How involved in the detail a customer gets really depends on the customer—some want to get stuck into the details where others are happy to keep the brief fairly high-level. This usually involves a lot of emails; it does test my filing skills! Where it makes sense, we work with a fitter to get the ideal dimensions and then we set about designing and building the bike.
From order to delivery is usually 16-20 weeks, but it can be longer depending on just how complex and unusual the build is.
Adrian: From my side of the desk, I am able to take the aesthetic of the bike further than that of a suit by using it as a blank canvas on which to tell a story that is personal to, or reflects, the customer. As an example, one of our customers is a 70s child who has a soft spot for Porsches. As a response, I redrew the limited-edition Pascha interior pattern and subtly applied it in the paint design, as well as on the custom-made saddle cover and bar tape. The highlight colour for the bike was an original 70s Porsche gold.
David: This build went on to win a ‘Best Campagnolo Build’ rosette at Bespoked 2017.
What does your typical customer look like?
Adrian: Cycling is a broad church, so to speak, so our customers don’t necessarily fall into a demographic. The one thing that they all have in common though, is that they are passionate individuals who love cycling and often have a cycling goal in mind. This could be a targeted event, discipline or an idea that requires something which is not available off-the-peg. What links them all is that they want something special, tailored perfectly to them, that will enhance their cycling experience.
Who physically makes the frames, paints them, and builds the bikes?
David: For each step of the process, we work with craftsmen who we feel are best suited and skilled to do the task. As an example, our alloy frames are built a frame builder based near Vicenza in Italy who started out as a specialist in aluminium frame production—but we use different builders who are specialists in different materials.
We do the painting locally in Bristol—in our short time of operating we’ve realised that it is hugely important to be able to have conversations face to face, as paint is rarely straightforward. For the final build, depending on how busy we are, either I build the bikes or, more often, we work with a local mechanic who runs his own shop and has a very detailed approach that I trust.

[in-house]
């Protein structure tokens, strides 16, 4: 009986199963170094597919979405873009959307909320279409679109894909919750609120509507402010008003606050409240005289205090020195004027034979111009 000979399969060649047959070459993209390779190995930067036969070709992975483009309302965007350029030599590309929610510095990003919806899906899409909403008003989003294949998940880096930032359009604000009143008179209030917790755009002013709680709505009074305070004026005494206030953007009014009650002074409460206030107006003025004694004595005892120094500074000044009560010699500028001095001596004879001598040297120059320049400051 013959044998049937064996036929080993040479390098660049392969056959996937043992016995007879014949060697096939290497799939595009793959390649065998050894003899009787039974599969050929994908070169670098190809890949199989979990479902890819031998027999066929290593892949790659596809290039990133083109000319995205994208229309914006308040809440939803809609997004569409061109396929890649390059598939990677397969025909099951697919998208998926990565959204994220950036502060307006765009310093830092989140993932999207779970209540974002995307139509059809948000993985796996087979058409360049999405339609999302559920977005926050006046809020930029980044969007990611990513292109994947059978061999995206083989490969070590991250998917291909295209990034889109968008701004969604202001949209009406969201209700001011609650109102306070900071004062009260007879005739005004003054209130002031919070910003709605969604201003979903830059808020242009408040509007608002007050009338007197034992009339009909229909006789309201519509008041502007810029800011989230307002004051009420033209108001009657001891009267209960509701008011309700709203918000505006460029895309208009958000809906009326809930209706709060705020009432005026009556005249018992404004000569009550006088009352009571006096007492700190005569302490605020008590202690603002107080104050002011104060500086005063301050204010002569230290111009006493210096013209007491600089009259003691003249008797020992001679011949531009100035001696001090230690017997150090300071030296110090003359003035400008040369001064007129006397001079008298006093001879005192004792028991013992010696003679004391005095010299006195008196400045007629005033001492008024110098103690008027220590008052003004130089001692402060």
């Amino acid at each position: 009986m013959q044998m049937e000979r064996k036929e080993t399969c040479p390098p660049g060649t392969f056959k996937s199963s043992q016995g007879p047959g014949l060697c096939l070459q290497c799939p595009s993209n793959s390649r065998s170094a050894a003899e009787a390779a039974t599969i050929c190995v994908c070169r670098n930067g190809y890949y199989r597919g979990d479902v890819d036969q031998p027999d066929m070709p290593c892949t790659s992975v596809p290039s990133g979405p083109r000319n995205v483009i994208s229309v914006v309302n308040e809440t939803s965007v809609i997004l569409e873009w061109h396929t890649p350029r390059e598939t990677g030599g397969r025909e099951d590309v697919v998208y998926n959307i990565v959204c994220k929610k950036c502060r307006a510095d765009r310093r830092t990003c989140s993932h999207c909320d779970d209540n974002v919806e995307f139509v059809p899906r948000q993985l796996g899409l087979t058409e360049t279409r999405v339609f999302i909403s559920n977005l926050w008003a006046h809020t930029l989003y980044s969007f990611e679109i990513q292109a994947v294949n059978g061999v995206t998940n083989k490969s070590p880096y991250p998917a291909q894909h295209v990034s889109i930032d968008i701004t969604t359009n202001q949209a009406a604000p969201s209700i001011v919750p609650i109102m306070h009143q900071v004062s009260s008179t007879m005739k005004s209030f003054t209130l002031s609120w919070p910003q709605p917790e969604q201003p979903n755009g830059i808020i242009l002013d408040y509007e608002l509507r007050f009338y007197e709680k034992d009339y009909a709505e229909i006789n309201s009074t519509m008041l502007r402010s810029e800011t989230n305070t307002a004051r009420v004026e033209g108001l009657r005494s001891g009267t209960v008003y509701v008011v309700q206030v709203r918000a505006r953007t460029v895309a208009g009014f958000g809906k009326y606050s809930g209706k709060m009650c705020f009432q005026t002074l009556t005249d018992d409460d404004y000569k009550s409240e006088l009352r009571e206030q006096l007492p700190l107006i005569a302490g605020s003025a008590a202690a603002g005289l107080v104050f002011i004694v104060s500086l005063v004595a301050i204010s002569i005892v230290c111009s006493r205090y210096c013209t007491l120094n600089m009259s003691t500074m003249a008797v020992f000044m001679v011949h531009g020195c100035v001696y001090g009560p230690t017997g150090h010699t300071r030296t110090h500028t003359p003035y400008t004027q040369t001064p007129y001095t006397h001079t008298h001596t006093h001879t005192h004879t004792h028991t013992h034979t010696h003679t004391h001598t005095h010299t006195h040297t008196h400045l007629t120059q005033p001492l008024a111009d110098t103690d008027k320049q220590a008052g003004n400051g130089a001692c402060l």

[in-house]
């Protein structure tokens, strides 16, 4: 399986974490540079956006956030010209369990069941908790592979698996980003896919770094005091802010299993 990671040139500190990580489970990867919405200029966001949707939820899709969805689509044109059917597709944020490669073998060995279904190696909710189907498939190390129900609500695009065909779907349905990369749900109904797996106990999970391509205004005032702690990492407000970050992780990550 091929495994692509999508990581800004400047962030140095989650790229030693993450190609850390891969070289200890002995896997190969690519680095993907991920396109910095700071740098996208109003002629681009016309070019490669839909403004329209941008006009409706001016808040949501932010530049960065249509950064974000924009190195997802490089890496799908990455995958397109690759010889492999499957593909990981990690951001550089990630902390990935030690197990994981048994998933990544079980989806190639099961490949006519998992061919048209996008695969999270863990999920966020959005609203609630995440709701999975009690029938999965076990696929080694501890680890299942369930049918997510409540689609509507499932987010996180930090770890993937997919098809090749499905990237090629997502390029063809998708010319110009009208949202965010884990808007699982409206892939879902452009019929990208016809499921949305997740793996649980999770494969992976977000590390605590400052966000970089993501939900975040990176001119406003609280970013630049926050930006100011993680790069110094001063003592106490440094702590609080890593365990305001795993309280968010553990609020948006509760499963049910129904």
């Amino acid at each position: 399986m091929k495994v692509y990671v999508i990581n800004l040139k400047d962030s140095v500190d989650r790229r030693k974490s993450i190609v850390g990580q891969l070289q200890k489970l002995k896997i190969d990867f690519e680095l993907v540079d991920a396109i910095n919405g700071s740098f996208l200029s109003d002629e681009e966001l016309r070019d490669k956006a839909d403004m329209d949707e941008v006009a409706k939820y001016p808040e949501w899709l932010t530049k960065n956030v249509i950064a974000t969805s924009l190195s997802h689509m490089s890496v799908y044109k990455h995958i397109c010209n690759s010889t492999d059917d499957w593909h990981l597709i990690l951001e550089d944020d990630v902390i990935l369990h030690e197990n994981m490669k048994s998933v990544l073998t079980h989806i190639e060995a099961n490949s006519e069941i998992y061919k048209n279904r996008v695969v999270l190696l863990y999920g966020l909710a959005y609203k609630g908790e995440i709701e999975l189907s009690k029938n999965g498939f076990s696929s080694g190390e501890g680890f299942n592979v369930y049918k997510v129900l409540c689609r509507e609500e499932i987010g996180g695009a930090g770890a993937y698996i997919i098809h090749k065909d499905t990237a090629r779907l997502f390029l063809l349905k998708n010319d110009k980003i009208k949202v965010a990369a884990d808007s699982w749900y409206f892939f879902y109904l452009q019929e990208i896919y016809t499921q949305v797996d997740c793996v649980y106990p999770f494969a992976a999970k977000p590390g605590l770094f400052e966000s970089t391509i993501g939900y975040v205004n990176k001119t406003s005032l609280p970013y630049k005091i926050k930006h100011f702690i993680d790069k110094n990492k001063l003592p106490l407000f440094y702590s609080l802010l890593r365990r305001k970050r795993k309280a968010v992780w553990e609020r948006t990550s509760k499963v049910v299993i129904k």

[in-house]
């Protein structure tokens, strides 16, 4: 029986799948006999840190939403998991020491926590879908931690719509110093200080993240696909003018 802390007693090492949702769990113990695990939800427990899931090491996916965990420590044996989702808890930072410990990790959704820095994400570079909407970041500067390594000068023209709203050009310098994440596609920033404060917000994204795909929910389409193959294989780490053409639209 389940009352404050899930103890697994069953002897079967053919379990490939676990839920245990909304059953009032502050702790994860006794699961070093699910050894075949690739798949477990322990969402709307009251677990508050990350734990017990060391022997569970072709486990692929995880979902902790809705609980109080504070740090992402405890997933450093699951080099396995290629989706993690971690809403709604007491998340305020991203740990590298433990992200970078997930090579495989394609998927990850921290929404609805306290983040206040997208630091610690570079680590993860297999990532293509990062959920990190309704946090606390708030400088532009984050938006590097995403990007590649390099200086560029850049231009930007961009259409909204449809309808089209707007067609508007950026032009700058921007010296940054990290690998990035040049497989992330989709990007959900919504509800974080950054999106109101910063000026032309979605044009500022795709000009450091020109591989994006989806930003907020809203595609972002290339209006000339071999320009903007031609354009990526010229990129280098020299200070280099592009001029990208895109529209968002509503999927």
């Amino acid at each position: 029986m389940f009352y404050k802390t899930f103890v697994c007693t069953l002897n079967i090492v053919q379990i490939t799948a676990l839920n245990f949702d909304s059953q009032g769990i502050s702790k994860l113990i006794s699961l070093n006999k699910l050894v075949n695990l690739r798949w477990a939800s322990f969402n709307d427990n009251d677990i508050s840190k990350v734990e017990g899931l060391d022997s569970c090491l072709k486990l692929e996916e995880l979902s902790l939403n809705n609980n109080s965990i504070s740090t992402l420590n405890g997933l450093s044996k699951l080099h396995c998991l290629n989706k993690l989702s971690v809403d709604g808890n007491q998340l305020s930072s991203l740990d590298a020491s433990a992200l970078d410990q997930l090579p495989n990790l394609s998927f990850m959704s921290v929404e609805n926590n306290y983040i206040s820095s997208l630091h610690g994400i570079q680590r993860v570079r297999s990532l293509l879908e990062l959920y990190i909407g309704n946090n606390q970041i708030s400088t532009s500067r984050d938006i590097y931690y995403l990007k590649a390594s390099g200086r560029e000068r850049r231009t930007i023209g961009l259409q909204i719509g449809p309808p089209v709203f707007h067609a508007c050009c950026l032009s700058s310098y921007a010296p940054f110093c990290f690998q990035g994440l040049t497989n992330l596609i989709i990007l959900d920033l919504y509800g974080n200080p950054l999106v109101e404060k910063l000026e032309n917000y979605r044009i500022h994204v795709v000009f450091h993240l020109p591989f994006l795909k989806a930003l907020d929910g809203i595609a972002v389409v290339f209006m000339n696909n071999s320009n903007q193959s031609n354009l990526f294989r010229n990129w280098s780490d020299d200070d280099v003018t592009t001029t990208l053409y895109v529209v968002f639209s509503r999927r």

How many bicycles have you built so far, and do you have any favourites?
David: As we speak we’ve completed 30 with a good few in progress.
Favourite bike? Excluding the bike I built for myself for my 40th—a classic road bike, Columbus HSS and Spirit tubing, Campagnolo Record groupset—my favourite of all our customer bikes must be the cyclocross race machine we built for Graeme. For Graeme, it was all about performance, so we pushed ourselves to make it awesome, revising our basic cyclocross platform in the process. Ade translated Graeme’s vision for the bike perfectly into a very functional but exciting paint scheme. I love it.
Adrian: Probably the same as David—the CX race machine we made for Graeme. Even though I’ve only ever done one ‘cross race, and generally have an aversion to getting mucky, it’s just one of those bikes where everything hangs together perfectly and you think, “yep, I’d race the shit out of that!”
You already have a few awards on the wall—what’s your proudest moment?
Adrian: Don’t get me wrong, the awards and reviews are great and they have really helped our customers in their decision making. For me though, the best moment is delivering a bike to a customer face-to-face and seeing their reaction. Being able to make someone grin from ear to ear (or even blush) with a bike that we have produced in collaboration with them is a great thrill.
David: Ade is one hundred percent spot on. The best moments are handing the bikes over. But I think the proudest moment for me was getting a great review in ProCycling for the Donder. The reviewer was someone whose views and critique I have long respected—to get a glowing review from him was quite a special moment.
Cycling has modest beginnings but has become big business. It can’t be easy being a small bike company in a world of monoliths like Cannondale and Specialized…
David: The cycling industry is very competitive and, although the market is growing, it is still quite a challenge to establish a new brand in this market—to stand out from the noise.
It is also hugely diverse—the big boys dominate but I think it is exactly this that creates the opportunity for small players like us. So many of our customers tell me that they’re fed up with the same-sameness of all the big brand stuff. One thing that does excite me is the opportunity to do new things and always innovate. Bike technology is always moving, and that presents inspiration and opportunities to build bikes in ways that simply haven’t been thought of before.
Adrian: For me the biggest lessons have been on the marketing side of things. Naturally we don’t have the R&D budgets of the big boys, and neither of us are the type to naturally blow our own trumpets, so we are always surprised when companies shout about aspects of their bikes that are standard procedure for us. The words custom and bespoke are becoming overused as the bigger companies try to be perceived to provide a more personal service to the point that they are losing their true meaning. It means we are having to work extra hard to get our message across.
Is EB considered a sideline—does it keep you both busy?